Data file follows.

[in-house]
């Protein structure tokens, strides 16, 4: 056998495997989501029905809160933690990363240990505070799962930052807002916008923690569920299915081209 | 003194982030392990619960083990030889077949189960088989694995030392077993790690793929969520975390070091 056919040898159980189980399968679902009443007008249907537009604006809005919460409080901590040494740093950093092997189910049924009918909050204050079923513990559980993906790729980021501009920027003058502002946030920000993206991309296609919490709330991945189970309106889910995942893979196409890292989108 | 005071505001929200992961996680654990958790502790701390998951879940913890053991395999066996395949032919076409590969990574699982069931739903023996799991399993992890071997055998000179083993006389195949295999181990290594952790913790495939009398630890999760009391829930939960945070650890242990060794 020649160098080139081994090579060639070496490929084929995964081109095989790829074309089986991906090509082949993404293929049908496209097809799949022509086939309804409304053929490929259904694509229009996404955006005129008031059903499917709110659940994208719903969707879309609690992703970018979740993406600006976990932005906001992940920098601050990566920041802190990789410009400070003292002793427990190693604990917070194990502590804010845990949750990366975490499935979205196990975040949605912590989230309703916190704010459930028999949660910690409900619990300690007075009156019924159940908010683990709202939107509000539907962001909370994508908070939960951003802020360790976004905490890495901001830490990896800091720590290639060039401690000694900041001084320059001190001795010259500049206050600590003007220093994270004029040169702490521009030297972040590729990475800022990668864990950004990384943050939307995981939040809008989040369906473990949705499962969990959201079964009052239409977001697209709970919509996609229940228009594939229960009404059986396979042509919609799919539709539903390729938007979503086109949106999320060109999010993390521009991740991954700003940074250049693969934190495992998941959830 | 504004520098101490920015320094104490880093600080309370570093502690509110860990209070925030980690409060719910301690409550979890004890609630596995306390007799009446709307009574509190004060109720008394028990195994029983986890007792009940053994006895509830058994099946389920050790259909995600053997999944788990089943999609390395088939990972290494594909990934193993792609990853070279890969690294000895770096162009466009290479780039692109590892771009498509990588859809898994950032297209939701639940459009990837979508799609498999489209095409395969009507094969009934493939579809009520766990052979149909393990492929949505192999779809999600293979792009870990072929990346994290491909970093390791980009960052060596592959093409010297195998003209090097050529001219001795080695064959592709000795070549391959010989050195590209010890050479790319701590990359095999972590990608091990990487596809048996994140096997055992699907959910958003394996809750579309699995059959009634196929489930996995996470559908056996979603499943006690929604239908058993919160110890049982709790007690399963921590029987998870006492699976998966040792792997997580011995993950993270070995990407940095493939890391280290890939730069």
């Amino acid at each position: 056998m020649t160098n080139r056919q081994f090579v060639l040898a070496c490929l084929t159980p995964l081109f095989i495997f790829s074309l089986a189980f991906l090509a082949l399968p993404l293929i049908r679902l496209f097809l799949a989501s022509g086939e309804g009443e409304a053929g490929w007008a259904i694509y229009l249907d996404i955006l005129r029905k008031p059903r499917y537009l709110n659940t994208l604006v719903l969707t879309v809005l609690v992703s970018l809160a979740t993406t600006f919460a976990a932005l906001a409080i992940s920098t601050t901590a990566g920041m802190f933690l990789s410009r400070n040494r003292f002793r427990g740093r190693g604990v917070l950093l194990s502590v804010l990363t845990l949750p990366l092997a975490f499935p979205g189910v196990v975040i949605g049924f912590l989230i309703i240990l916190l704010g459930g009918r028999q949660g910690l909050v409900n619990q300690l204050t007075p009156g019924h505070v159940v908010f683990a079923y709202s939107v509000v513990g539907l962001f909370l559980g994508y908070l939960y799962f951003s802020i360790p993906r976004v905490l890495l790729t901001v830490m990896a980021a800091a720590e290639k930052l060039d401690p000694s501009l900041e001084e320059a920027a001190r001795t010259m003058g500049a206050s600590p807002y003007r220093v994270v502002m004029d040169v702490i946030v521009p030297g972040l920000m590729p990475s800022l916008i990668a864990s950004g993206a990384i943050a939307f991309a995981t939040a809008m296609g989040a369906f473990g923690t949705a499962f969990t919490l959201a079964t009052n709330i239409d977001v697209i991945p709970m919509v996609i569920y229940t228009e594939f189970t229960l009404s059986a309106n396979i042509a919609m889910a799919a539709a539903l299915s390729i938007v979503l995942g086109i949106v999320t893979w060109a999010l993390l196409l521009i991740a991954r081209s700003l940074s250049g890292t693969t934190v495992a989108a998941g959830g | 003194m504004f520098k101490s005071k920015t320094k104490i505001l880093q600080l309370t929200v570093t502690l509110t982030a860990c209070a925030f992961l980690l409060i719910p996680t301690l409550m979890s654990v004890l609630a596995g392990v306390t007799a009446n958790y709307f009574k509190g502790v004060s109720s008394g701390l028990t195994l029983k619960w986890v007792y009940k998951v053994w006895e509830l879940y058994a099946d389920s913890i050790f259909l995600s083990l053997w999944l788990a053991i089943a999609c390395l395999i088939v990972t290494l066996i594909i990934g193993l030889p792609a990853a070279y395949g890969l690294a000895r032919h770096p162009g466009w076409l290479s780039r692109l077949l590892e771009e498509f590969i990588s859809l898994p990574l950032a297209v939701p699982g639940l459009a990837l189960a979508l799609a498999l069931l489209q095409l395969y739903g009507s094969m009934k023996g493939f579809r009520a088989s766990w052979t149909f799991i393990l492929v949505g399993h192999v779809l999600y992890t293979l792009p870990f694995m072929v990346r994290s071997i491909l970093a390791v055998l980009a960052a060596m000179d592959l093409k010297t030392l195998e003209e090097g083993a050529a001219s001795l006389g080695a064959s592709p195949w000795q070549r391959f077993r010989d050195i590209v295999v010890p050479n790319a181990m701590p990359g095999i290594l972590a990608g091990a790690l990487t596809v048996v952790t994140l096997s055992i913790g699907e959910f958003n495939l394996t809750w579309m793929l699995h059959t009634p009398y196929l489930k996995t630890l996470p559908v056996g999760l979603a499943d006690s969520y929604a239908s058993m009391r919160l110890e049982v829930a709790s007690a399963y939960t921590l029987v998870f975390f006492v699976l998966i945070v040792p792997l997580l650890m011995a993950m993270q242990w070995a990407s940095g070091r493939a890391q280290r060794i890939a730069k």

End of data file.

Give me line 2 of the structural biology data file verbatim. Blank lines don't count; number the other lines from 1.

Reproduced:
């Protein structure tokens, strides 16, 4: 056998495997989501029905809160933690990363240990505070799962930052807002916008923690569920299915081209 | 003194982030392990619960083990030889077949189960088989694995030392077993790690793929969520975390070091 056919040898159980189980399968679902009443007008249907537009604006809005919460409080901590040494740093950093092997189910049924009918909050204050079923513990559980993906790729980021501009920027003058502002946030920000993206991309296609919490709330991945189970309106889910995942893979196409890292989108 | 005071505001929200992961996680654990958790502790701390998951879940913890053991395999066996395949032919076409590969990574699982069931739903023996799991399993992890071997055998000179083993006389195949295999181990290594952790913790495939009398630890999760009391829930939960945070650890242990060794 020649160098080139081994090579060639070496490929084929995964081109095989790829074309089986991906090509082949993404293929049908496209097809799949022509086939309804409304053929490929259904694509229009996404955006005129008031059903499917709110659940994208719903969707879309609690992703970018979740993406600006976990932005906001992940920098601050990566920041802190990789410009400070003292002793427990190693604990917070194990502590804010845990949750990366975490499935979205196990975040949605912590989230309703916190704010459930028999949660910690409900619990300690007075009156019924159940908010683990709202939107509000539907962001909370994508908070939960951003802020360790976004905490890495901001830490990896800091720590290639060039401690000694900041001084320059001190001795010259500049206050600590003007220093994270004029040169702490521009030297972040590729990475800022990668864990950004990384943050939307995981939040809008989040369906473990949705499962969990959201079964009052239409977001697209709970919509996609229940228009594939229960009404059986396979042509919609799919539709539903390729938007979503086109949106999320060109999010993390521009991740991954700003940074250049693969934190495992998941959830 | 504004520098101490920015320094104490880093600080309370570093502690509110860990209070925030980690409060719910301690409550979890004890609630596995306390007799009446709307009574509190004060109720008394028990195994029983986890007792009940053994006895509830058994099946389920050790259909995600053997999944788990089943999609390395088939990972290494594909990934193993792609990853070279890969690294000895770096162009466009290479780039692109590892771009498509990588859809898994950032297209939701639940459009990837979508799609498999489209095409395969009507094969009934493939579809009520766990052979149909393990492929949505192999779809999600293979792009870990072929990346994290491909970093390791980009960052060596592959093409010297195998003209090097050529001219001795080695064959592709000795070549391959010989050195590209010890050479790319701590990359095999972590990608091990990487596809048996994140096997055992699907959910958003394996809750579309699995059959009634196929489930996995996470559908056996979603499943006690929604239908058993919160110890049982709790007690399963921590029987998870006492699976998966040792792997997580011995993950993270070995990407940095493939890391280290890939730069």